their proteges, saying in memos and private interviews that “after almost two 
decades of help from Washington, the Afghan army and police are still too weak 
to fend off the Taliban.” 
They were weak largely because they were deeply corrupt. In the private words 
of Ryan Crocker, a former U.S. ambassador, “they’re useless as a security force 
because they are corrupt down to the patrol level.” Nevertheless, as another U.S. 
official admitted to gov-ernment interviewers in 2015, “The less they behaved, 
the more money we threw at them.” 

Fairly or not, President Biden will own the humiliating images of retreat – but, in 
reality, the Afghanistan debacle was authored by American presidents from both 
political parties. What we’re seeing now is a bipartisan clustermuck.
It was launched by George W. Bush, who committed us to the impossible task of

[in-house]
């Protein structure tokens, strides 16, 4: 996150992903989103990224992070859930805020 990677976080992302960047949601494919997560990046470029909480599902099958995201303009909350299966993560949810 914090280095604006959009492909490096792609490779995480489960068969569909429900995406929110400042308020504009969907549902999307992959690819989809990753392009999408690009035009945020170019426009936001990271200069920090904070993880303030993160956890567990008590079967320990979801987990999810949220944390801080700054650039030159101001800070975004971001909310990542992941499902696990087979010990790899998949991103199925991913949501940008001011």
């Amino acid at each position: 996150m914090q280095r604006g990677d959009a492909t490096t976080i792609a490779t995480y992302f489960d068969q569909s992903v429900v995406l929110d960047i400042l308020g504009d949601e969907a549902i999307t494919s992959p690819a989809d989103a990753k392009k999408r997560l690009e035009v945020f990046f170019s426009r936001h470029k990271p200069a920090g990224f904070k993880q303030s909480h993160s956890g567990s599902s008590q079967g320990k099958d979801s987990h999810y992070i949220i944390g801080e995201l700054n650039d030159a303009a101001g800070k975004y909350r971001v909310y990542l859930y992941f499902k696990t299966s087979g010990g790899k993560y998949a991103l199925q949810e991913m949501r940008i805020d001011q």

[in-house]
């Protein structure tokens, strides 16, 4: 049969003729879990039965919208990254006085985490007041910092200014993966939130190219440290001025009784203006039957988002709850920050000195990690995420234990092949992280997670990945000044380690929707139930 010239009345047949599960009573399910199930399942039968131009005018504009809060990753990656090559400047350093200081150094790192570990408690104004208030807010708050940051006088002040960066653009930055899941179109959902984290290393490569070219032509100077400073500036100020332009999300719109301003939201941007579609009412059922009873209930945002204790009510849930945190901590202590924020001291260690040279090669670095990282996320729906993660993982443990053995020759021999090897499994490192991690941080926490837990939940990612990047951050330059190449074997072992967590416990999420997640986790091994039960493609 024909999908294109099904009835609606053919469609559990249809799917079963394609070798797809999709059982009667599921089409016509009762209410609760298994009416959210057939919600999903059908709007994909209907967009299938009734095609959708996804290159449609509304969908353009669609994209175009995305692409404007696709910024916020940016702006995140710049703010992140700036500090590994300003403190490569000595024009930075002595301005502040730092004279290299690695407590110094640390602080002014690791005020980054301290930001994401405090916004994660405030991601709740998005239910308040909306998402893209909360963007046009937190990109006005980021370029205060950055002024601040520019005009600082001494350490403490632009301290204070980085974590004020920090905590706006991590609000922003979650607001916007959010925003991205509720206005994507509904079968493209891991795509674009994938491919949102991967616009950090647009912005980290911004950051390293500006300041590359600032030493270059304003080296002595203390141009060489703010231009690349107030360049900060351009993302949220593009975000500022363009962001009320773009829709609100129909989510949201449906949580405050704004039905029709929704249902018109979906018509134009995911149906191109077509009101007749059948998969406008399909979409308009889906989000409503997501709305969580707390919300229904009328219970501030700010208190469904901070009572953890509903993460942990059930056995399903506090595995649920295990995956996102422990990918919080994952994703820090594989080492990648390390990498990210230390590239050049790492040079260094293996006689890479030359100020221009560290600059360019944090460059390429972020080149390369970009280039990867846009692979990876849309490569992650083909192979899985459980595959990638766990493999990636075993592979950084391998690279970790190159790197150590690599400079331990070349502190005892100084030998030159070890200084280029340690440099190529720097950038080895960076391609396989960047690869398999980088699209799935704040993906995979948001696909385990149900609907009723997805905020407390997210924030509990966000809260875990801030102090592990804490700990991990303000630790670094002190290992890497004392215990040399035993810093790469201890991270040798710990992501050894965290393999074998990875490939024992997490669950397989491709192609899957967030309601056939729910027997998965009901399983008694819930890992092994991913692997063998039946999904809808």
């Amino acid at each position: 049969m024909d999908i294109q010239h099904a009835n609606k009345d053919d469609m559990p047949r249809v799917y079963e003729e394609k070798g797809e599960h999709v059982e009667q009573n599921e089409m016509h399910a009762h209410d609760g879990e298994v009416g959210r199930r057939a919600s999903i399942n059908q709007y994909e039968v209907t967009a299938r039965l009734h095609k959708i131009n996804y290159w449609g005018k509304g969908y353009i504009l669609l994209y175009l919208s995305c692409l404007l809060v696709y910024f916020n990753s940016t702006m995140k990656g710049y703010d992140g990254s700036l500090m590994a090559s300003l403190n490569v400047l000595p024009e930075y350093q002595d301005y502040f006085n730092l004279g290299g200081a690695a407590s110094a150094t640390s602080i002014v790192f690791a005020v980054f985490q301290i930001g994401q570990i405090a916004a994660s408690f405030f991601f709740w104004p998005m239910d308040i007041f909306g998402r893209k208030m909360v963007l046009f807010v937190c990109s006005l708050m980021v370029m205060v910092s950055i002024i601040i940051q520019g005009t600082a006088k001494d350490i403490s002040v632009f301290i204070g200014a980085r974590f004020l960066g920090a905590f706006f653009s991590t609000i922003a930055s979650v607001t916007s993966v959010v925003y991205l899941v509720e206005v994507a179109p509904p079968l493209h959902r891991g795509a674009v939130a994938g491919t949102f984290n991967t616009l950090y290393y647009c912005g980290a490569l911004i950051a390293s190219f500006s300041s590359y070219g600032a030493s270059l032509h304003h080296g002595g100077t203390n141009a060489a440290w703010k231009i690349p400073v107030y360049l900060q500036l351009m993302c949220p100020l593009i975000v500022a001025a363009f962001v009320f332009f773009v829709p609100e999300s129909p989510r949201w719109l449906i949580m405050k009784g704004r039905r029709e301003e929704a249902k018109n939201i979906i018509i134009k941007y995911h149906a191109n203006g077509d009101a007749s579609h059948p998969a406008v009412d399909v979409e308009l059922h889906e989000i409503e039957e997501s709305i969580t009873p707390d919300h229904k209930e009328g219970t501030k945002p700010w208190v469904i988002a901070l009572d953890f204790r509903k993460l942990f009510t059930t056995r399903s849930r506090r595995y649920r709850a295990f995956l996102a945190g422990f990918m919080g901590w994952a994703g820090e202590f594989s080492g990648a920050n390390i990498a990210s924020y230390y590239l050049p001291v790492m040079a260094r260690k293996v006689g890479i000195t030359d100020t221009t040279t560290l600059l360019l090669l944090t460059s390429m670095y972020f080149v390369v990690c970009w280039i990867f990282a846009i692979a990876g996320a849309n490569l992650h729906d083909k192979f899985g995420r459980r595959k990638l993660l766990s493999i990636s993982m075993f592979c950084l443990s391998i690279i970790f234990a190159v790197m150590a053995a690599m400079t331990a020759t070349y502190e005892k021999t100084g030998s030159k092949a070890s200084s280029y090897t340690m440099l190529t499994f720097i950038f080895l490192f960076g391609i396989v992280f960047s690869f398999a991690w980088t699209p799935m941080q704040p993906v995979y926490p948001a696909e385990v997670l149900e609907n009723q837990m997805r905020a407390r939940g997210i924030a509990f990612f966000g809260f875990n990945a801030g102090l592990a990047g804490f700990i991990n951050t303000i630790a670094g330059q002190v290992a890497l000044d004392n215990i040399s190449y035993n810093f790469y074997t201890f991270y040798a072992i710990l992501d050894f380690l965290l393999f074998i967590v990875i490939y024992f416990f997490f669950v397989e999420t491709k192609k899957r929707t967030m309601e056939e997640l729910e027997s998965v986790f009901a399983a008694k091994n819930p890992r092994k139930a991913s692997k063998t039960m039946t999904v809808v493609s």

nation-building. (From his 2005 Inaugural address: “It is the policy of the United 
States to seek and support the growth of democratic movements and institutions 
in every nation and culture,” even though, he admitted, “our country has accepted 
obligations that are difficult to fulfill.”) 

It was sustained by Barack Obama, who approved a troop surge in 2009 and 
whose mili-tary spokesmen kept saying there was light at the end of the tunnel 
(Gen. James Mattis to Congress in 2010: “We’re on the right track now.”).
It landed in the capacious lap of Donald Trump, who decided it was time to get 
out, who invited the Taliban to Camp David in 2019 (“We’re getting along very, 
very well with the Taliban”), and who set a May 1, 2021 withdrawal deadline for 

U.S. forces. 
Nevertheless, Republicans are predictably hammering Biden, conveniently forgetting 
that antiwar sentiment has long been rampant in their own ranks. Mitt 
Romney, the Republi-can’s presidential nominee in 2012, said of Afghanistan in 
2011: “We’ve learned that our troops shouldn’t go off and try and fight a war of 
independence for another nation.” 

As recently as last April, Trump endorsed Biden’s announced intention to withdraw